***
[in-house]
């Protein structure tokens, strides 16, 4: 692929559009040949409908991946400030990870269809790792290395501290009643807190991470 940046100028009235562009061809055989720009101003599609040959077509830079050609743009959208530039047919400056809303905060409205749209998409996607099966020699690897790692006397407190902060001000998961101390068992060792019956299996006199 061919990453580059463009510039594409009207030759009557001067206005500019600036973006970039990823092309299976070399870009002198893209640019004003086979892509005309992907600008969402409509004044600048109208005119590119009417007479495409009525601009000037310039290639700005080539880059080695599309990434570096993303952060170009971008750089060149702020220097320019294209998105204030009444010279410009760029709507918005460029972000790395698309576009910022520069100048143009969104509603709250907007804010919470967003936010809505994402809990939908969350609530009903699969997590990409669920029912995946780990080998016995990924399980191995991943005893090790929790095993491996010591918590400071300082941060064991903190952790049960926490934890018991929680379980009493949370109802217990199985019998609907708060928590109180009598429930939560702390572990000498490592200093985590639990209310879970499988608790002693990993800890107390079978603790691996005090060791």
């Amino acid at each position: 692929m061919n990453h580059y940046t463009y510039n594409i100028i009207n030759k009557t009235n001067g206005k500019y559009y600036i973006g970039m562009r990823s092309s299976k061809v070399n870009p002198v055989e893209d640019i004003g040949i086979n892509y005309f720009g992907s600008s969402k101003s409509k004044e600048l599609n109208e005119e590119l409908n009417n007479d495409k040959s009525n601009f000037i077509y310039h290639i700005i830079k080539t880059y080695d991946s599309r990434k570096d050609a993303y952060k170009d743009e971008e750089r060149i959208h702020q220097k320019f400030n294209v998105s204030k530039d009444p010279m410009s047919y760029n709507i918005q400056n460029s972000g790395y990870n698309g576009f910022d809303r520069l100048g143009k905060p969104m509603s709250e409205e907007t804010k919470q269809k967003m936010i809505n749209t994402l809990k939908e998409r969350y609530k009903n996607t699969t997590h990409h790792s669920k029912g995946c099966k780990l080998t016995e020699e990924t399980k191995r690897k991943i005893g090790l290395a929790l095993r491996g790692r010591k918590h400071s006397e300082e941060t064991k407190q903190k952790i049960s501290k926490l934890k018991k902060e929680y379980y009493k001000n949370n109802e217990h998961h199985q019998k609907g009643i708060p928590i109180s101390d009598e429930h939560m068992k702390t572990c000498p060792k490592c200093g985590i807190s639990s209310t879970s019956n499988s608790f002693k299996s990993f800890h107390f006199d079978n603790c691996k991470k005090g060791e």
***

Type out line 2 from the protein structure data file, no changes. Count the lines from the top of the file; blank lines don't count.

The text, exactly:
């Protein structure tokens, strides 16, 4: 692929559009040949409908991946400030990870269809790792290395501290009643807190991470 940046100028009235562009061809055989720009101003599609040959077509830079050609743009959208530039047919400056809303905060409205749209998409996607099966020699690897790692006397407190902060001000998961101390068992060792019956299996006199 061919990453580059463009510039594409009207030759009557001067206005500019600036973006970039990823092309299976070399870009002198893209640019004003086979892509005309992907600008969402409509004044600048109208005119590119009417007479495409009525601009000037310039290639700005080539880059080695599309990434570096993303952060170009971008750089060149702020220097320019294209998105204030009444010279410009760029709507918005460029972000790395698309576009910022520069100048143009969104509603709250907007804010919470967003936010809505994402809990939908969350609530009903699969997590990409669920029912995946780990080998016995990924399980191995991943005893090790929790095993491996010591918590400071300082941060064991903190952790049960926490934890018991929680379980009493949370109802217990199985019998609907708060928590109180009598429930939560702390572990000498490592200093985590639990209310879970499988608790002693990993800890107390079978603790691996005090060791």